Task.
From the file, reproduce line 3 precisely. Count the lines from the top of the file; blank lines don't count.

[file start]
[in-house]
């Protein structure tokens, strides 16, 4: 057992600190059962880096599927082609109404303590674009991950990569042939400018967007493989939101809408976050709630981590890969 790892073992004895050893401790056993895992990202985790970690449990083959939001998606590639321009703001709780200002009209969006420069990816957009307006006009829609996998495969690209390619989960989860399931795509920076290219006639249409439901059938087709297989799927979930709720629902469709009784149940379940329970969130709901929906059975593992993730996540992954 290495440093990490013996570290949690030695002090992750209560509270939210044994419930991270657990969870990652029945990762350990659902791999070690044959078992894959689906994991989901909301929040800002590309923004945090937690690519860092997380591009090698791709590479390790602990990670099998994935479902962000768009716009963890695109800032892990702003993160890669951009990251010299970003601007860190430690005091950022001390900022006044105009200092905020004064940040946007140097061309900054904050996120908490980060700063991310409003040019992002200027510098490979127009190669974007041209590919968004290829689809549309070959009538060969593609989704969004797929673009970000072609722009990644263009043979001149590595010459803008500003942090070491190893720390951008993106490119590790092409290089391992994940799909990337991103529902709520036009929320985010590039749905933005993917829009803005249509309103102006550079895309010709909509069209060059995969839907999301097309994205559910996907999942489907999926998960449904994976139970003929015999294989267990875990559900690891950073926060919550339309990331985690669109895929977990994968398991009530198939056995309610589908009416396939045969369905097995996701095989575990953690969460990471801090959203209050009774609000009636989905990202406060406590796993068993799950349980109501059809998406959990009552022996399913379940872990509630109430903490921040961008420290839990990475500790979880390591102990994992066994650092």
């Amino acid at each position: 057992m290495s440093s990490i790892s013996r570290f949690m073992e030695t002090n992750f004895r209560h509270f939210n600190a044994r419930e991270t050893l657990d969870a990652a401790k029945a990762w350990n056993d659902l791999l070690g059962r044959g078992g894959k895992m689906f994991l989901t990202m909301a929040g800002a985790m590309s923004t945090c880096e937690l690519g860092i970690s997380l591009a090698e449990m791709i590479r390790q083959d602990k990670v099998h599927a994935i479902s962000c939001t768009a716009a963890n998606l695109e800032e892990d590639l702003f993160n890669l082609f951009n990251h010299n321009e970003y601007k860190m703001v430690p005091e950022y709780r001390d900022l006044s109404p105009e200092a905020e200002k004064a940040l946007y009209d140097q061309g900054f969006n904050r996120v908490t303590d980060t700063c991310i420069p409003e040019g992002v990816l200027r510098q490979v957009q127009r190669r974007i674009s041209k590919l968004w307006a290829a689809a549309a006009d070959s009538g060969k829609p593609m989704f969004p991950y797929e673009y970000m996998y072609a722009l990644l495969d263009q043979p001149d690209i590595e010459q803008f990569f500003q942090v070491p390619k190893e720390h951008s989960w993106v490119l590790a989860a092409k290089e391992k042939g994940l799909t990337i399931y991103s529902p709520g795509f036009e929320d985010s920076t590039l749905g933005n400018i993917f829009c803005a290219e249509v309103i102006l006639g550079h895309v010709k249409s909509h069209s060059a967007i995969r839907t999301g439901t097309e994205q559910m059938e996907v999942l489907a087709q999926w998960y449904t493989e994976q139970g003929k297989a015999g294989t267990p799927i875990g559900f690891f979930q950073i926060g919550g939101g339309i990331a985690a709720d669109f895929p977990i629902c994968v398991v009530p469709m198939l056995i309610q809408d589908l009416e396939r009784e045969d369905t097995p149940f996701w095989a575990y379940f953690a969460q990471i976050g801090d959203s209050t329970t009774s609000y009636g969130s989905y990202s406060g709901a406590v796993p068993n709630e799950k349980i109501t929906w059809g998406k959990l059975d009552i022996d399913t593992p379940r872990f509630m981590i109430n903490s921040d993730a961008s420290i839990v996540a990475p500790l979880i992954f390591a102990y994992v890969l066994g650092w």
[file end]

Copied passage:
């Amino acid at each position: 057992m290495s440093s990490i790892s013996r570290f949690m073992e030695t002090n992750f004895r209560h509270f939210n600190a044994r419930e991270t050893l657990d969870a990652a401790k029945a990762w350990n056993d659902l791999l070690g059962r044959g078992g894959k895992m689906f994991l989901t990202m909301a929040g800002a985790m590309s923004t945090c880096e937690l690519g860092i970690s997380l591009a090698e449990m791709i590479r390790q083959d602990k990670v099998h599927a994935i479902s962000c939001t768009a716009a963890n998606l695109e800032e892990d590639l702003f993160n890669l082609f951009n990251h010299n321009e970003y601007k860190m703001v430690p005091e950022y709780r001390d900022l006044s109404p105009e200092a905020e200002k004064a940040l946007y009209d140097q061309g900054f969006n904050r996120v908490t303590d980060t700063c991310i420069p409003e040019g992002v990816l200027r510098q490979v957009q127009r190669r974007i674009s041209k590919l968004w307006a290829a689809a549309a006009d070959s009538g060969k829609p593609m989704f969004p991950y797929e673009y970000m996998y072609a722009l990644l495969d263009q043979p001149d690209i590595e010459q803008f990569f500003q942090v070491p390619k190893e720390h951008s989960w993106v490119l590790a989860a092409k290089e391992k042939g994940l799909t990337i399931y991103s529902p709520g795509f036009e929320d985010s920076t590039l749905g933005n400018i993917f829009c803005a290219e249509v309103i102006l006639g550079h895309v010709k249409s909509h069209s060059a967007i995969r839907t999301g439901t097309e994205q559910m059938e996907v999942l489907a087709q999926w998960y449904t493989e994976q139970g003929k297989a015999g294989t267990p799927i875990g559900f690891f979930q950073i926060g919550g939101g339309i990331a985690a709720d669109f895929p977990i629902c994968v398991v009530p469709m198939l056995i309610q809408d589908l009416e396939r009784e045969d369905t097995p149940f996701w095989a575990y379940f953690a969460q990471i976050g801090d959203s209050t329970t009774s609000y009636g969130s989905y990202s406060g709901a406590v796993p068993n709630e799950k349980i109501t929906w059809g998406k959990l059975d009552i022996d399913t593992p379940r872990f509630m981590i109430n903490s921040d993730a961008s420290i839990v996540a990475p500790l979880i992954f390591a102990y994992v890969l066994g650092w």